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It was in the early dawn when I first felt the power of Aretha Franklin’s voice. It came trembling out from my fingertips and shaking through my knees. It washed over my sins like faith.
Her mighty vocals possessed such strength, her gospel seemed to lift the weight of God into my headphones. So I listened with complete absorption, on a westbound train to a day’s work, far from the comfort of my man’s loving arms.
Two of her albums in particular, 1968’s Aretha Now and 1970’s Spirit In the Dark, translate womanhood in a way that is neither sexualized, marginalized or inflated. Instead, these songs highlight the sensitive details in temporal activities; such as putting on makeup, going out to eat, or just feeling lonely at home.
The more I listened the more her tracks became saturated with my own experience as a young Black woman in love. I began to hear my own longings and loss in Aretha Franklin.
In just under 30 minutes, Aretha Now establishes a sound at the intersections of blues, gospel, and pop. The two leading singles from the album, “Think” and “Say A Little Prayer” illustrate this intersection the most.
“Think” opens the album with an attitude that declares her disillusionment towards the efforts of a lover. She howls with the rage of a woman scorned. She is not only claiming autonomy over her body, spirit, and mind, she is asserting an equal standing of power in the relationship, themes heavily suggested by lady blues singers. Her rallying cry for Freedom, is an anthem parallel to the liberating aspects of the Sexual Revolution throughout the 1960s.
Following “Think,” “Say A Little Prayer”” shifts the album’s entire sound with a softer tone, demonstrating how she can command her vocals from firm to tender vibrations. Her outward displays of frustration become intimate revelries of love. Although this track is a cover of a Dionne Warwick single, Aretha’s delivery–accompanied by the choral vocals of the Sweet Inspirations–illuminates the loyalty and faith found in love.
On Spirit In the Dark, Aretha displays a more mature expression of womanhood, one that juxtaposes the sunny and bright bulb of Aretha Now with darker shadows and blues. On “Don’t Play That Song” and “Spirit In the Dark,” Aretha summons this sultry magnetism with refined skill.
The piano melody on “Don’t Play That Song” holds as much gravity as her vocals. Instead of depicting the woman in heartbreak as weak, or succumbing to anguish, Aretha lifts above that misery and expels the forces that seek to drag her. She reclaims her power to grieve, instead of allowing it to inflict her own outlook.
The slow draw in “Spirit in the Dark” is sensual and strikes like a match. The sway of the beat combined with the organ begins like a religious hymn, but it’s low growl turns into a praise full of dance and rhythm. This track shakes and shimmies like rock and roll, and releases like an exhale.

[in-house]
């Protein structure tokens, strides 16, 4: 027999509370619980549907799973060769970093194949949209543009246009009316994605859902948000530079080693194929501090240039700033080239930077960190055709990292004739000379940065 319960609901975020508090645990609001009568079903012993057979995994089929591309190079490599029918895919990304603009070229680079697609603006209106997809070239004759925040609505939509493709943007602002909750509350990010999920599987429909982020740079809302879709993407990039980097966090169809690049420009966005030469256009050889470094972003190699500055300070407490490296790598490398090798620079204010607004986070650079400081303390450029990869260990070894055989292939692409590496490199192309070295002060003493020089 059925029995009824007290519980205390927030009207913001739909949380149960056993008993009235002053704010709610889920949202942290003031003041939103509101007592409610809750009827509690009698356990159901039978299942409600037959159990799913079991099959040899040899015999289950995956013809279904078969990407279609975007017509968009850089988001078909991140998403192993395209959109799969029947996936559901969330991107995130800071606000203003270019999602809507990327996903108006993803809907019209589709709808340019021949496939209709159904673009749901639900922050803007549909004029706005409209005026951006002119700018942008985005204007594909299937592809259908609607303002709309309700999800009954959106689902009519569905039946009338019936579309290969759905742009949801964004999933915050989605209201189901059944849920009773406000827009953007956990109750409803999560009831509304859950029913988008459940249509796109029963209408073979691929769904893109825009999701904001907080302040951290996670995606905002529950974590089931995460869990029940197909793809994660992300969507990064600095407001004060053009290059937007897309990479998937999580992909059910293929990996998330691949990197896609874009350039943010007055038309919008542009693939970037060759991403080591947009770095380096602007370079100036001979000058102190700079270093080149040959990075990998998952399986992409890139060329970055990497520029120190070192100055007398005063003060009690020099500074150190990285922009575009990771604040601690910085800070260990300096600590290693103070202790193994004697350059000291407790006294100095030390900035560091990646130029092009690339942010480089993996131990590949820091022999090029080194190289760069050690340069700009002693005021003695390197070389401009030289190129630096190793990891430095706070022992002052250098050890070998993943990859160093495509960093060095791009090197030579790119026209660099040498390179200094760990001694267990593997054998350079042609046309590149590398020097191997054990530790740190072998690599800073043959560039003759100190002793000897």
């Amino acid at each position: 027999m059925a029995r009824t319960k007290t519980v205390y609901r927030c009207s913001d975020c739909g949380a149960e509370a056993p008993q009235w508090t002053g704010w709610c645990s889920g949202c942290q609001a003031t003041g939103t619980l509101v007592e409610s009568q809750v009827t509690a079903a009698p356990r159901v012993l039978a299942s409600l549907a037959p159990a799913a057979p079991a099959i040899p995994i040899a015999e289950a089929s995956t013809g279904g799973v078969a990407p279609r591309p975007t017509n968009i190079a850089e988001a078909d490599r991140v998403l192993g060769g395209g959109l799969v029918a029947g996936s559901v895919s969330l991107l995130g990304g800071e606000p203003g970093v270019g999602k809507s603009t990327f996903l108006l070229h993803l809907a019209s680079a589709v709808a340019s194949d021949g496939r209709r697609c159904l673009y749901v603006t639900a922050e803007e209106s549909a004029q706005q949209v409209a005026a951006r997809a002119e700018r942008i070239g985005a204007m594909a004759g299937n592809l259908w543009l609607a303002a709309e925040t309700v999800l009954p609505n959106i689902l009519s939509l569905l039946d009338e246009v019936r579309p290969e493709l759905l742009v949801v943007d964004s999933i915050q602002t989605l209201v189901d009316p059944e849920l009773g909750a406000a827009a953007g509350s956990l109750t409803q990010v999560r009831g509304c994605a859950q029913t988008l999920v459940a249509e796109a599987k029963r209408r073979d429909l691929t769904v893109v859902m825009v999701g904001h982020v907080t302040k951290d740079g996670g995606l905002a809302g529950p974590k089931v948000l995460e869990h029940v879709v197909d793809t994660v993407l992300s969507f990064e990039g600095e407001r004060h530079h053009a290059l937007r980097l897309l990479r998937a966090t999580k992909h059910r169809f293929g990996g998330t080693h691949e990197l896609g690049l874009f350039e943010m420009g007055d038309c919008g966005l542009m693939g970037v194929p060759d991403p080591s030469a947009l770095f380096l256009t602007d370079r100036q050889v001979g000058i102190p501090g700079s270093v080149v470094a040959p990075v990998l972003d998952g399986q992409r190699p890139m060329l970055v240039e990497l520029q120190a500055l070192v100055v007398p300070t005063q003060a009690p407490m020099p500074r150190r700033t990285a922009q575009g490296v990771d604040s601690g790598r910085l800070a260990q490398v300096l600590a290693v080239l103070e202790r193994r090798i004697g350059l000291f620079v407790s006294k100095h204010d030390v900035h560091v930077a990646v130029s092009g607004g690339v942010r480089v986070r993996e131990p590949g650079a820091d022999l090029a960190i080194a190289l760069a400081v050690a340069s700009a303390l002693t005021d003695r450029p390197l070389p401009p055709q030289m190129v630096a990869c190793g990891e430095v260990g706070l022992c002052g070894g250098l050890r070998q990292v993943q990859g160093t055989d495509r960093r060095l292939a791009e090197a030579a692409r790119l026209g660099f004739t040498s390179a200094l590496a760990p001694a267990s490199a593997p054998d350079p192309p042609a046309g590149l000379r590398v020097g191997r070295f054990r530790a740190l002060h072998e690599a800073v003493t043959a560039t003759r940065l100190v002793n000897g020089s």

Although the aforementioned songs are some of the most popular in her repertoire, my favorite (and underrated) picks from these albums are “Hello Sunshine” and “Try Matty’s.” On “Hello Sunshine,” Aretha welcomes the spring while her vocals reach for their ultimate might and grasp for the heavens. “Try Matty’s” is amazing for its portrait of a woman expressing her affection for her local lowdown juke joint.
Both Aretha Now and Spirit In the Dark reveal a multitude of love’s grace and complexities. From fury to frustration to grace and glory, these tracks illustrate all the faces of a love affair. The mastery of her vocals, combined with the fact that Aretha wrote many of these tracks herself, proves exactly why she’s the Queen of Soul. Aretha Franklin captures the freedom of the Black woman.
I spent this past Saturday night with my mom at a Dixie Chicks concert. I know that’s a whimsical image: me and my mom–two short black women with braids–surrounded by tall blonde moms in cowboy hats. Although there was an initial out-of-place feeling, the music created a space in which a community of women became liberated from the patriarchy. The stigmas of womanhood evaporated, leaving a celebration of acceptance, love, and the freedom of the modern chick.
“Dearly Beloved, we are all gathered here to get through this thing called life…” rang the opening lines to Prince track, “Let’s Go Crazy” as the Dixie Chicks walked out onto the stage. This sentiment echoed throughout the night, with each song embracing a unique coming-of-age chapter.
My mom introduced me to the Dixie Chicks during my own coming-of-age chapter. I was a tween doing my US history homework, and she was a forty year old woman belting “Goodbye Earl” at the top of her lungs. I got so used to hearing her FLY CD blast from our boombox, that eventually I memorized the album cover to cover. Hearing these badass women sing and parade and flaunt their agency over their lives and bodies, inspired me to never let some guy steal my wind. It also forever instilled the “chicks over dicks” mantra.
Hearing their songs performed live as a young adult put a lot of my own coming-of-age story in perspective. My mom gave me those wide open spaces, and let me take the long way around. I didn’t realize how much of an impact their message had on me until I heard it reverberated throughout a stadium hall. It penetrated the little bubble I shield myself in, and coated me like a warm maternal hug.
So we sat together, side by side, and sang those songs word for word. Her happiness meant as much to me as mine did to her. The Dixie Chicks have a powerful way of delivering their songs, with a loud gust of breath and string. Their revolutionary words fold into a songbook of the Feminine Mystique.
Little did I know then that all this time my mom was teaching me how to be free.
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